Beef jerky isn’t considered a “healthy” snack, per se, but it does have some significant benefits.
For starters, it’s rich in both protein and zinc, with an average serving size of one cup providing 30 grams of protein and 7 milligrams of zinc.
Besides seeking the taste, most jerky eaters indulge in the dried meat for a quick boost to their daily protein.
Other nutritional facts of note about jerky include, per one serving size:
- 370 calories (with 205 calories from fat)
- 23 grams of total fat
- 10 grams of saturated fat (44 percent of the recommended daily value of a 2,000 calorie diet)
- 1 gram of polyunsaturated fat, 10 grams of monounsaturated fat
- 43 milligrams of cholesterol (14 percent of the daily value)
- 1873 milligrams of sodium (81 percent of daily value)
- 10 grams of carbohydrates
- 2 grams of dietary fiber, and
- 8 grams of sugars.
Okay, now the bad.
Among the biggest reasons to limit your jerky intake is due to the high sodium content. Because of how it’s made, even the healthier jerky varieties will almost always have tons of salt. This is due to the flavoring added to the meat, but mainly because of the preservation process of keeping the meat fresh, dating back to the earlier referenced Native American technique.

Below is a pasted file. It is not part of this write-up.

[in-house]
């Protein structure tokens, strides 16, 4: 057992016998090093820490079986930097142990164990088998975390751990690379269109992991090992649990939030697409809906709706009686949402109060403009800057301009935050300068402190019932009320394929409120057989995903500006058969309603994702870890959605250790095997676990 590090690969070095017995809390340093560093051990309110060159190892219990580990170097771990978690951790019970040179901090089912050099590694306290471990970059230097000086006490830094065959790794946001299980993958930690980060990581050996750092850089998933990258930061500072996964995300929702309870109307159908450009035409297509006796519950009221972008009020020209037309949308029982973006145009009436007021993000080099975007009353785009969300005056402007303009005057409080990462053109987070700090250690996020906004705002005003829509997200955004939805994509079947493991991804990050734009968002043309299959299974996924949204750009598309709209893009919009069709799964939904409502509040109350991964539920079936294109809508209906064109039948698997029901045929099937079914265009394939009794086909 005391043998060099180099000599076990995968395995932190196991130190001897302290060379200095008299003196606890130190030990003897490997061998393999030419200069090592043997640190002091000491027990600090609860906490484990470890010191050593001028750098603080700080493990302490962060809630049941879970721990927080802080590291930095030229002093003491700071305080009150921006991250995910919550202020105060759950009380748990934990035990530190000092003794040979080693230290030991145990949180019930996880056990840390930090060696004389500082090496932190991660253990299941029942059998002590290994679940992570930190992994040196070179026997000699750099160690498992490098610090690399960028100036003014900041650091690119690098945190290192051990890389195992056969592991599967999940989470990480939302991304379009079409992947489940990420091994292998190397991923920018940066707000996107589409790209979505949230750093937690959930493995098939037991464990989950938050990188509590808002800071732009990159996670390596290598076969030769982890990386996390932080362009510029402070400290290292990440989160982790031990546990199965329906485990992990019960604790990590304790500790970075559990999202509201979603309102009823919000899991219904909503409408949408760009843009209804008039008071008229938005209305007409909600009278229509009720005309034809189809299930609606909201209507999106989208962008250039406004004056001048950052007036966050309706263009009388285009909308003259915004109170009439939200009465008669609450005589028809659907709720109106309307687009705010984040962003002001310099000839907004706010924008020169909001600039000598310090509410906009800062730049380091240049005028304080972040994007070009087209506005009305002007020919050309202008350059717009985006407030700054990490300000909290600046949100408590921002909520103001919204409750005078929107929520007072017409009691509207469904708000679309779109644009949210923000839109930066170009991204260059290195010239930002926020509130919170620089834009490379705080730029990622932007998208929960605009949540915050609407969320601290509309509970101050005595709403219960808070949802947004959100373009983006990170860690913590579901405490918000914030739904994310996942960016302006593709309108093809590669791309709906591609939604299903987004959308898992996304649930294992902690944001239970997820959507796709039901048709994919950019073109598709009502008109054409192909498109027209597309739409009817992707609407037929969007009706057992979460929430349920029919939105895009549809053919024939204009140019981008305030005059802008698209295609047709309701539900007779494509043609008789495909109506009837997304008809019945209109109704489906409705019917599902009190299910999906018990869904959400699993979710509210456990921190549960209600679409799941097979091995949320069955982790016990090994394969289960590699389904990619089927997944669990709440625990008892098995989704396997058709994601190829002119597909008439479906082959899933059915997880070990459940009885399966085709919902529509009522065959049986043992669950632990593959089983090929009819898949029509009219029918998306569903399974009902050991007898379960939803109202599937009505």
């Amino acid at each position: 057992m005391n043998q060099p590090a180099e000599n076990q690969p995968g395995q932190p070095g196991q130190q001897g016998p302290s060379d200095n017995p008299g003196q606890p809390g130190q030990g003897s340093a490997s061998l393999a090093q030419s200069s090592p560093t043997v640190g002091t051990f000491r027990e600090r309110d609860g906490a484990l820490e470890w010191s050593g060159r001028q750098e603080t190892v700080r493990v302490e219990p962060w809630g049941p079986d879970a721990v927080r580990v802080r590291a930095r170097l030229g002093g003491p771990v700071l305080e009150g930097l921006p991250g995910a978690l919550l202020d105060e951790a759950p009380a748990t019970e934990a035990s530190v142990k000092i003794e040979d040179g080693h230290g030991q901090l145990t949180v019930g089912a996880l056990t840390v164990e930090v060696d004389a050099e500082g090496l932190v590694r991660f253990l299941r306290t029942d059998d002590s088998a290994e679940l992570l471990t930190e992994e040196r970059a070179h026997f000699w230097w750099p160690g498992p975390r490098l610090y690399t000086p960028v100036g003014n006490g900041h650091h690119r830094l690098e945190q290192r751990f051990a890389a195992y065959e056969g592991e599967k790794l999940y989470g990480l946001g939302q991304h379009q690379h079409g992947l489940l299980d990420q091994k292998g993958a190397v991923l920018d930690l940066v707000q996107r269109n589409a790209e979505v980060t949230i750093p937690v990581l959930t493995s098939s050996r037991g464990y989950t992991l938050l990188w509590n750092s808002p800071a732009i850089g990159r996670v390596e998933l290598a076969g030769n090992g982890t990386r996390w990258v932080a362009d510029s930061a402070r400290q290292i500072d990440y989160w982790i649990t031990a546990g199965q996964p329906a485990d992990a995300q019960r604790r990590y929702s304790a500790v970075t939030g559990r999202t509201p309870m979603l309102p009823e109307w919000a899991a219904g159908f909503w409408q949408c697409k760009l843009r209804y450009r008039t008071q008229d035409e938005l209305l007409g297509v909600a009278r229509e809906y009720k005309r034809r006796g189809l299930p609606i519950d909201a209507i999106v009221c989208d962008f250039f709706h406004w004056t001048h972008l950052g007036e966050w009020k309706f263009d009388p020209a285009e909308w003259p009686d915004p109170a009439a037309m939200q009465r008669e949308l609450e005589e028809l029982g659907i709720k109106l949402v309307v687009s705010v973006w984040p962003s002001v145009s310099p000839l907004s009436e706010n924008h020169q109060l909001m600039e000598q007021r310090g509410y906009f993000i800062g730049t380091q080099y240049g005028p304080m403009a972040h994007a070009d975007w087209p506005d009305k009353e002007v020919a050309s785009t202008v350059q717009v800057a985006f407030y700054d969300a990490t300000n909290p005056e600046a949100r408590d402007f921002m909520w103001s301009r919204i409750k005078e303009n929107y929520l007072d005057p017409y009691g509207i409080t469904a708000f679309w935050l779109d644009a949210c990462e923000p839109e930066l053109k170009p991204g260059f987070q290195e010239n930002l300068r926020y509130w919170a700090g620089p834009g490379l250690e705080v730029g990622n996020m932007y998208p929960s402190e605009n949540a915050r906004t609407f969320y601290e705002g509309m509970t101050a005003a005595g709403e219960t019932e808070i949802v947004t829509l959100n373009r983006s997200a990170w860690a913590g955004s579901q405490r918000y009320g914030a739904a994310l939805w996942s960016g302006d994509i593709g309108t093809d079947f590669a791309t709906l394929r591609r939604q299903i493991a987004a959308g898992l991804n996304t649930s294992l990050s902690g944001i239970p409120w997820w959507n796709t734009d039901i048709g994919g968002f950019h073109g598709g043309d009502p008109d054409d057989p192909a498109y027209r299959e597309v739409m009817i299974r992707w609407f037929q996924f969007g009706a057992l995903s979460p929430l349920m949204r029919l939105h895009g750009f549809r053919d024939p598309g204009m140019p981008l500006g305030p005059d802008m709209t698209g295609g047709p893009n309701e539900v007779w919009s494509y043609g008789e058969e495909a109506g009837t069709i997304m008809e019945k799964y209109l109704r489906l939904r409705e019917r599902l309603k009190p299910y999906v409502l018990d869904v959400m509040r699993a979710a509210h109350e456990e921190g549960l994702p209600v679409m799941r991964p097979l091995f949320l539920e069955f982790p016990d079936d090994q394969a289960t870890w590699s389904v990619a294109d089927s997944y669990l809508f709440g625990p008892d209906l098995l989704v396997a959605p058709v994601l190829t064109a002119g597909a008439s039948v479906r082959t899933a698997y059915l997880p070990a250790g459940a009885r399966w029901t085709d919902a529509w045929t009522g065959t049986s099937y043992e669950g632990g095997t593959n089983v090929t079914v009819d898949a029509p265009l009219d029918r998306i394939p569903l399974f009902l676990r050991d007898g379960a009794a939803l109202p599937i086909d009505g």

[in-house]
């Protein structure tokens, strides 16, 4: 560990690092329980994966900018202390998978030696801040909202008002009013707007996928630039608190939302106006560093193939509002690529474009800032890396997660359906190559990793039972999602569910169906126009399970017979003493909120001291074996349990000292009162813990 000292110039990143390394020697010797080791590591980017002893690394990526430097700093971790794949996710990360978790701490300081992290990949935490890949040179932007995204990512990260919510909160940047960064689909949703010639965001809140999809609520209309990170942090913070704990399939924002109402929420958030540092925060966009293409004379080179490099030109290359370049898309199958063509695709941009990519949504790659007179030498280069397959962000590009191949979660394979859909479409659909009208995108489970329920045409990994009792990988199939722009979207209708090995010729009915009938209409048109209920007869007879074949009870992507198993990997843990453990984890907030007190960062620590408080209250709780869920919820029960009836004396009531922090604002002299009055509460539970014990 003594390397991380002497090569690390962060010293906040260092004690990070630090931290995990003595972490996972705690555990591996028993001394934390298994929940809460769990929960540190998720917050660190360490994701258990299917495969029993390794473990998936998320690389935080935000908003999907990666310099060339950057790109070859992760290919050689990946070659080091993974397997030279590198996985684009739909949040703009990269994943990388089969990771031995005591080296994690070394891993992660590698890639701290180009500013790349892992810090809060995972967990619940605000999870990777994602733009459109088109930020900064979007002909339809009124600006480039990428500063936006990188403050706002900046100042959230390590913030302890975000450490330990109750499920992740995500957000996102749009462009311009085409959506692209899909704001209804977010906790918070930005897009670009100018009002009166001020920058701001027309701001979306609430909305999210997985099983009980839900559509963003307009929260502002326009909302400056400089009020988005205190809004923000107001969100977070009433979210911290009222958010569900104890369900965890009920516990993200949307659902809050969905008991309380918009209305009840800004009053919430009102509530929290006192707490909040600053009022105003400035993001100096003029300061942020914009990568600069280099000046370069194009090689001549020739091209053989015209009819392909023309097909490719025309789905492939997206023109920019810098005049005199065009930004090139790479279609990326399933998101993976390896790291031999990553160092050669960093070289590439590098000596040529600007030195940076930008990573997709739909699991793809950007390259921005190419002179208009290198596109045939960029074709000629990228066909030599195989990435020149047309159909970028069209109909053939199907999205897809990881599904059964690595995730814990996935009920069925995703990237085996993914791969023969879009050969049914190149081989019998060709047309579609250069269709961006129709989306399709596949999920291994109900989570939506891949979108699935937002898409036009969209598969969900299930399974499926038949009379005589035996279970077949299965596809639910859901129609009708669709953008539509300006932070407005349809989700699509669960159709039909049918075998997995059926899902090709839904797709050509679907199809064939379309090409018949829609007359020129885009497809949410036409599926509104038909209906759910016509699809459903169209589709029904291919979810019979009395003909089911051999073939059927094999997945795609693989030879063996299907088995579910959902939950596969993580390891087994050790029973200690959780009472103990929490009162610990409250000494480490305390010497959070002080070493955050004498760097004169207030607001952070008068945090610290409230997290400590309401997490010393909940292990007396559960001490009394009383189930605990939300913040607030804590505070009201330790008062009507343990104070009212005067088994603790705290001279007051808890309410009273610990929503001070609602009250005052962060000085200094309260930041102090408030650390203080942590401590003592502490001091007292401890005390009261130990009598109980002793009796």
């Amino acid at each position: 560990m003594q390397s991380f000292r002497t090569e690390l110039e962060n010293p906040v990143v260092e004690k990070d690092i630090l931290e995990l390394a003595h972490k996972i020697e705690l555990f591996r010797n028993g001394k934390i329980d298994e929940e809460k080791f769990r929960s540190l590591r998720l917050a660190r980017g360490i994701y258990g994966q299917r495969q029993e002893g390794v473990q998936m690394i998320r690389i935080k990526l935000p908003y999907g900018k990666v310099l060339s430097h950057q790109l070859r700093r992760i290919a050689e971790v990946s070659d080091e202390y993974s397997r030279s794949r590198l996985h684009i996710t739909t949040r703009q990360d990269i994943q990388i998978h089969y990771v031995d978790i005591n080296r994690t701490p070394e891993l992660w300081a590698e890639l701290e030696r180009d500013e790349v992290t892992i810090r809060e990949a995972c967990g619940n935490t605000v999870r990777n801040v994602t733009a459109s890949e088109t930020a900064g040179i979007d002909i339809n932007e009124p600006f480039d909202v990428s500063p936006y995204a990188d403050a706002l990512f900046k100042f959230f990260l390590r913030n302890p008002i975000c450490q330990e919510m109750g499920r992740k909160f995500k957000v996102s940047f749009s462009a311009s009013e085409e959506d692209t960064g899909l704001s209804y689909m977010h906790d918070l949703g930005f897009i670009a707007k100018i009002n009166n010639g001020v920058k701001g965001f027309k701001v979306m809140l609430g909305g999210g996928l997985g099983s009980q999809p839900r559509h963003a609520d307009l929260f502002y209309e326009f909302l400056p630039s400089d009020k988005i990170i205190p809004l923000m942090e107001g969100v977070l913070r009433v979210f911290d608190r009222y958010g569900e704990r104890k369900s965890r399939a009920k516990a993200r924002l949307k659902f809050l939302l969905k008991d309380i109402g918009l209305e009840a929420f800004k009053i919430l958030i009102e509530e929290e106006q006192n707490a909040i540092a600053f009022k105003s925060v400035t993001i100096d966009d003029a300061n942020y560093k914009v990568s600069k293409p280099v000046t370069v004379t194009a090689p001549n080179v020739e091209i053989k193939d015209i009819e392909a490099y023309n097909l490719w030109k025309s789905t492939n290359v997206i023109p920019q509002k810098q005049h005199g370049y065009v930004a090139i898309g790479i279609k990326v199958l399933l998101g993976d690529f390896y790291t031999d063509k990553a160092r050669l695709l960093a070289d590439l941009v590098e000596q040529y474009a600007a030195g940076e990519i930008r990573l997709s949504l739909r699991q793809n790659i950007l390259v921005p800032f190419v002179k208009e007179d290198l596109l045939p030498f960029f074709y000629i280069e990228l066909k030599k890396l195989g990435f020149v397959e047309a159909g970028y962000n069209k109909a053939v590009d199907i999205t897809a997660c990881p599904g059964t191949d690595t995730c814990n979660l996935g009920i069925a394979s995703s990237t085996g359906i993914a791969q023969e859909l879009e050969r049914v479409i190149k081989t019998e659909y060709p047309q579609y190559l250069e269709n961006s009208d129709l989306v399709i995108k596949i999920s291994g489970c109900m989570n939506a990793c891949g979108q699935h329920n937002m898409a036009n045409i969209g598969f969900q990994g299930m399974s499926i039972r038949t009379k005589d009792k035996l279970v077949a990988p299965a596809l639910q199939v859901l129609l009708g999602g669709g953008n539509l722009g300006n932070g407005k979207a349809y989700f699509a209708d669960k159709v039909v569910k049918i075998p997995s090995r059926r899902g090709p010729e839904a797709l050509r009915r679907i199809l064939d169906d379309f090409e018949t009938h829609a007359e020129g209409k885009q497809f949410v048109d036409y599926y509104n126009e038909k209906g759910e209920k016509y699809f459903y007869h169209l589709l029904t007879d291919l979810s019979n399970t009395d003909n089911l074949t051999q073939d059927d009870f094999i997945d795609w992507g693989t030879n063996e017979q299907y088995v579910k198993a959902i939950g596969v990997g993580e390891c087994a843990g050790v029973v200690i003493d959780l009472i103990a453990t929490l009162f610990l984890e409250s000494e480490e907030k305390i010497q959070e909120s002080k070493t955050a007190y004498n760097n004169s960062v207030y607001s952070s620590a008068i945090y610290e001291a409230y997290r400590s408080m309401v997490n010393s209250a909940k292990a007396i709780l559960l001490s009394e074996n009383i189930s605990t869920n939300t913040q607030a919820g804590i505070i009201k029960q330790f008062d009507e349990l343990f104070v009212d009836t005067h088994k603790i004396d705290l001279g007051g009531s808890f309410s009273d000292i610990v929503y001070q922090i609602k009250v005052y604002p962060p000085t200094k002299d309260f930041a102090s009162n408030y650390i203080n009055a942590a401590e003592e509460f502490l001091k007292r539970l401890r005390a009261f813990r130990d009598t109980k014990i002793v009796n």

This high percentage of sodium means that you should limit how much jerky you consume if you have high blood pressure or another condition triggered by consuming salty foods.
That being said, moderation is key.
And lastly, because of its low carbohydrate makeup, beef jerky is a great food source for low carb dieters, particularly if a lot of protein is needed.
Video: 52 seconds
"You might be a redneck if you think that beef jerky and moon pies are two of the major food groups."
-- Jeff Foxworthy